Source: The Independent
He speaks languages, knows about diplomacy from his one-time Eurocrat father and is culturally sensitive in a way that eludes many British Islanders. Unlike David Miliband, who appeared supercilious, Boris can save situations with humour and self-deprecation
Depending on who tells it, gasps, shudders or dismissive laughter spread through the ornate Locarno rooms at the Foreign Office as the news broke. The news, of course, being that one of the first Cabinet appointments announced by the new Prime Minister was that of Boris Johnson to be foreign secretary and, as such, the country’s chief diplomat. Diplomat? you might splutter; the buffoon who brought us the racial slight on the President of the United States, who has used words like “piccaninnies” in print and who felled a Japanese child while trying to join in a rugby game? Boris, chief UK diplomat? Harrumph, harrumph.
Well, let’s take a closer look. Boris may have the title of foreign secretary and chief diplomat, but he will have rather less of the world to play with than his immediate predecessors did. The EU (Brexit) brief is being removed – quite rightly – from the post-referendum Foreign Office. Boris will be free to consider Europe and the UK’s regional interest in the context of the wider world, but the most significant diplomatic job in the new government – overseeing the minutiae of the EU negotiations and determining the shape of the post- Brexit settlement – will not be his.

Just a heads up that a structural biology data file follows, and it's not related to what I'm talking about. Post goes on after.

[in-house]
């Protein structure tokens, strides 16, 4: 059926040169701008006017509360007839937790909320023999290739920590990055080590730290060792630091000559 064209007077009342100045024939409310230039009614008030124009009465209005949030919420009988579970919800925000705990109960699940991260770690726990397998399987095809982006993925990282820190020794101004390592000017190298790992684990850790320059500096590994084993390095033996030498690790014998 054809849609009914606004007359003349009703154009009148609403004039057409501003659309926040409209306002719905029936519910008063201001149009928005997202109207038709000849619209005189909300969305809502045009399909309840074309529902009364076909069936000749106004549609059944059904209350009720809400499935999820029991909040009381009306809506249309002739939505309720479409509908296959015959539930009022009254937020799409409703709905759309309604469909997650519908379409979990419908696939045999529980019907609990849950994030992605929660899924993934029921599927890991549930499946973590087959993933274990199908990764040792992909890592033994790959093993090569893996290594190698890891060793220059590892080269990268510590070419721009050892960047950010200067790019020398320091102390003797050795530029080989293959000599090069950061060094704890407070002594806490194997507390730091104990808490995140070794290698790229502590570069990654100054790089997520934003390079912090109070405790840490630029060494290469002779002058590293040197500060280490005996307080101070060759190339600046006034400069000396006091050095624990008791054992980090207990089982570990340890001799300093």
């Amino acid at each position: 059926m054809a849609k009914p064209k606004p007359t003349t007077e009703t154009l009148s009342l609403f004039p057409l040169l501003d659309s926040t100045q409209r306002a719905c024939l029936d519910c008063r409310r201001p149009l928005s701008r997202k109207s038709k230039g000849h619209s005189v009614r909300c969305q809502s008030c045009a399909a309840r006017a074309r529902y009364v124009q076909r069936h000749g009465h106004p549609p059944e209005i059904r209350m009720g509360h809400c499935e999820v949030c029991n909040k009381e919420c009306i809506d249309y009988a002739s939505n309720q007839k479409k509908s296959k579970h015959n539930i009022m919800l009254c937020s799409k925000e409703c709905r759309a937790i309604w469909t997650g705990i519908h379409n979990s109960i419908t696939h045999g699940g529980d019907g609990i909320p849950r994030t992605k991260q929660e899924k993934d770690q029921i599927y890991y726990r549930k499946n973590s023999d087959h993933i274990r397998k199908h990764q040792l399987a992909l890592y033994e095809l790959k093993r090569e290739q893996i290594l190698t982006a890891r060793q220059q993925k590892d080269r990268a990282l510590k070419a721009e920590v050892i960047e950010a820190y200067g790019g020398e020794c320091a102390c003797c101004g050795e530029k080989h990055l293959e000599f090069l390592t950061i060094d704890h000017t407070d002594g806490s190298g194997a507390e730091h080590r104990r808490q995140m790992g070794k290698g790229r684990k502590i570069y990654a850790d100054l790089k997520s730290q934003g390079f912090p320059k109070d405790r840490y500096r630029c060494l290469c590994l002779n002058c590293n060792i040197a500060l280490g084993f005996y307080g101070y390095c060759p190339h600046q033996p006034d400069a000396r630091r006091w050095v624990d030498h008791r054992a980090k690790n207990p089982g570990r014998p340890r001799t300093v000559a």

With May’s creation of a trade department – under Liam Fox – Boris Johnson’s brief will also be shorn of the commercial mission that Cameron and Osborne tried to force up the agenda of (sometimes unwilling) UK ambassadors. A large slice of the China file will thus lie outside his remit.
What is left is not nothing. To Johnson’s rest-of -the-world portfolio will belong the United States in the throes of its election campaign, with a possible Donald Trump presidency on the horizon. There will be geo-political China, on the rise, but perilously so; there will be India; the rest of the Commonwealth; the rest of Asia; Latin America, and Russia – all offering opportunities as well as hazards to the interests of the UK as it sets about extricating itself from the EU.
The substance of the job will shift, too. Without the trade emphasis, it will be more about cultivating bilateral relations and keeping the UK in the run-up to Brexit on the international map – traditional representational stuff. Which could play to Boris’s strengths. His profile abroad is already sky high, thanks not only to his talent for self-promotion, but to his two terms as mayor of a global city and the still-remembered success of the London Olympics. Capitalising on Boris’s exceptional profile for the national good is an inspired move – if it works.
And it might work. Boris Johnson has an international background. He speaks languages, knows about diplomacy from his one-time Eurocrat father and is culturally sensitive in a way that eludes many British Islanders. Unlike David Miliband, who appeared supercilious, Boris can save situations with humour and self-deprecation. He has no need of the stardust that William Hague tried to borrow from Angelina Jolie. He is enviably well-read, possesses the journalist’s knack of separating wood from trees, and seeks to be a polymath more typical of another age. When the European Commission President, Jean-Claude Juncker, described him last week as “part of a group of retro-nationalists, not patriots”, he intended to scold. But it is why Boris could be well suited to being foreign secretary for Brexit Britain.